From Sea to Shining Sea…

Since Chase & I have returned from Vermont, the three of us have had many new and exciting adventures.  Our first day back, we took the MAX (public train) to downtown, met up with my aunt, uncle and cousin, and hiked up and up and up to Washington Park.  The view from the top of the city is well worth the up.  You can clearly see Mount Hood, there are lots of nice walking paths, a few cool fountains, memorials, an amphitheater, and a few thousand rose bushes.  After stopping to smell the roses, Chase spied a hot dog cart and realized he was soo hungry he couldn’t take another step with out food(Chase downed a dog).  We all thought food was a great idea (but too-long-boiled dogs were out of the question for me) so we rolled down down down to what is told to be the best pizza in town…called “Escape From New York Pizza”  It’s a little strip between two stores, no wider than 30ft which serves pizza by the slice and local brew.  Cash only.  What a gold mine this little place is.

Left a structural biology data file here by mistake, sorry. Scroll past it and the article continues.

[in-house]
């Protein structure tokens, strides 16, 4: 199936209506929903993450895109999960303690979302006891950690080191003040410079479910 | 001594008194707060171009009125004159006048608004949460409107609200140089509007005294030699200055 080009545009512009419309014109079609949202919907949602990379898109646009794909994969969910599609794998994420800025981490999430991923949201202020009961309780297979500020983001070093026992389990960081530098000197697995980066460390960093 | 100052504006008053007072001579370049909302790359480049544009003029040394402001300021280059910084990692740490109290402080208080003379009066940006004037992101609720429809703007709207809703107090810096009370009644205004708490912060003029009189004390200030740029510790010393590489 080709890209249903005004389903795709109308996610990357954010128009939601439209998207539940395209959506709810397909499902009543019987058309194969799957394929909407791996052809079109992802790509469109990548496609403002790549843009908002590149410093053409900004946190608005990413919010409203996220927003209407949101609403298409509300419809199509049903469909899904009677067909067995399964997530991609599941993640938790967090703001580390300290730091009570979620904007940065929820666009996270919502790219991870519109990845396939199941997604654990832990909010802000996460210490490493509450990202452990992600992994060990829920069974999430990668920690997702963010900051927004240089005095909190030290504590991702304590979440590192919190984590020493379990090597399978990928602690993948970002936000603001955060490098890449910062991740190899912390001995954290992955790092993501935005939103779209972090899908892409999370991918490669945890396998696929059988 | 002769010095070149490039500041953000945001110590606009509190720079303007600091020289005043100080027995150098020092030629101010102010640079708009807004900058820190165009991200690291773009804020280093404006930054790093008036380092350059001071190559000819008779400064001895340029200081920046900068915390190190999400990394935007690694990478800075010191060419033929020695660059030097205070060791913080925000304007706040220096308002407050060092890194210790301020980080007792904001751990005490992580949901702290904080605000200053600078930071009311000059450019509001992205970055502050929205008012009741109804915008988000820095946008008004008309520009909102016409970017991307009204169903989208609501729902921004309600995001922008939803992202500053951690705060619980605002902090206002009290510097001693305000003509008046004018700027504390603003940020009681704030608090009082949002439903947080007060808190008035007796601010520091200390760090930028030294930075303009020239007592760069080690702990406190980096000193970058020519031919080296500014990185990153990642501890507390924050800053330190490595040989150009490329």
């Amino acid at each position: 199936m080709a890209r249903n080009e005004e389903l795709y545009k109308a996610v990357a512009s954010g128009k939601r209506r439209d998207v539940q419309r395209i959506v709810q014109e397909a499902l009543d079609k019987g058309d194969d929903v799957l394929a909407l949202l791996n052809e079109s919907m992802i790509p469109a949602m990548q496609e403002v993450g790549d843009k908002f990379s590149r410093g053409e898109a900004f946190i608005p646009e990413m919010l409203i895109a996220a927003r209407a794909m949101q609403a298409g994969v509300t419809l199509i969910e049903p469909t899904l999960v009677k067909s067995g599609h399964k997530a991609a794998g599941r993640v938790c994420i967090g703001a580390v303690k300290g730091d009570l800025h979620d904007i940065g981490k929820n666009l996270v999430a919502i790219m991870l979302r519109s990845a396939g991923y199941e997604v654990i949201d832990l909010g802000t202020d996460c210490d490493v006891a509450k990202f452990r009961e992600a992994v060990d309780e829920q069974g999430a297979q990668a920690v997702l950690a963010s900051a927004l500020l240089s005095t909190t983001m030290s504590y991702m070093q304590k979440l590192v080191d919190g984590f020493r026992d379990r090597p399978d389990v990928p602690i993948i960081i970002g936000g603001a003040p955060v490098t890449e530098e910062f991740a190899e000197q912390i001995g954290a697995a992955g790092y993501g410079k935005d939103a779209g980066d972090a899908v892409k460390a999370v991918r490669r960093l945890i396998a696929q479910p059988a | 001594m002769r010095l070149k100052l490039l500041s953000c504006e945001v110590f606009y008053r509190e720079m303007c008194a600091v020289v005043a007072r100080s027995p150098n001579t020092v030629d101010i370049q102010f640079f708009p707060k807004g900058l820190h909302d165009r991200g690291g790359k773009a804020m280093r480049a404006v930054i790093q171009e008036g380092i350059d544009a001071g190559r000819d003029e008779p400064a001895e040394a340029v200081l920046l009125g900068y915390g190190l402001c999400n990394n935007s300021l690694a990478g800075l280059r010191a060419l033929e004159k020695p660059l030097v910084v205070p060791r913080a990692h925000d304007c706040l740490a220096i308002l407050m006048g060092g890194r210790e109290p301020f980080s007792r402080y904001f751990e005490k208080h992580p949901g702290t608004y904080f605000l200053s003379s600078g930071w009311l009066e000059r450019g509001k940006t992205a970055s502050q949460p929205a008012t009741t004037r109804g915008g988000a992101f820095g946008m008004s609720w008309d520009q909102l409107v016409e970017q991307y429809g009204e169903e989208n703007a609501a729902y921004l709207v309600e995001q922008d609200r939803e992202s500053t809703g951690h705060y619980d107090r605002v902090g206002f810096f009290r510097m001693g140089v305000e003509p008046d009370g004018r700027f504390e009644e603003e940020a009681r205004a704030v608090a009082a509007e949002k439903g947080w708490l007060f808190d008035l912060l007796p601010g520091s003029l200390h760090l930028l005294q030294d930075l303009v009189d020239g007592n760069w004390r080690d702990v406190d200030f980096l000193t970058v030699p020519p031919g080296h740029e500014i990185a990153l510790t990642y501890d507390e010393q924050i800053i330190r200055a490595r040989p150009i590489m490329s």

The next afternoon we spent driving along the Oregon coast and playing on the beach next to the Pacific ocean.  We even drove about 20 of those miles right On the beach.  There was lots of kelp washed up, and quite a few broken sand dollars.  It’s so relaxing to be on the shore;  I know why most of the population lives on the coast…We also visited the world’s tallest sitka spruce tree, it’s over 250 feet tall, and an estimated 750 years old.  We stopped in at an old fish cannery turned cafe in Astoria, OR for a quick bite to eat before heading back around to Portland.  The fish chowder was delicious (Chase approves) and the fresh cod fish-n-chips were wonderful.  While we ate, we enjoyed watching a harbor seal swimming in the Columbia river!  A very special sight to us back-East-ers.  Certainly no seals in Vermont!

The following day we took a trip though the Columbian Gorge, walked along the Multnomah Falls, then played in the snow at the base of Mt Hood.  We stopped for a picnic lunch at the Timberlane ski area, sat on a rock and watched the skiiers and boarders and a few people on sleds have fun on the slopes this October afternoon.  I bet there’s no need to make artificial snow…the slopes are open 10 months of the year, and there is snow at places on the mountain which never melts.  After lunch, Chase decided to make his own slope and “ski” down a snowy 30′ drop on his mud boots.  6 or so trips down (many of them successful), he realized that his mittenless hands were cold, so we wrapped up our outing and drove back to “base camp” at my cousin Robert’s for hot drinks and a movie.

Published in: on October 29, 2007 at 4:26 am  Leave a Comment  

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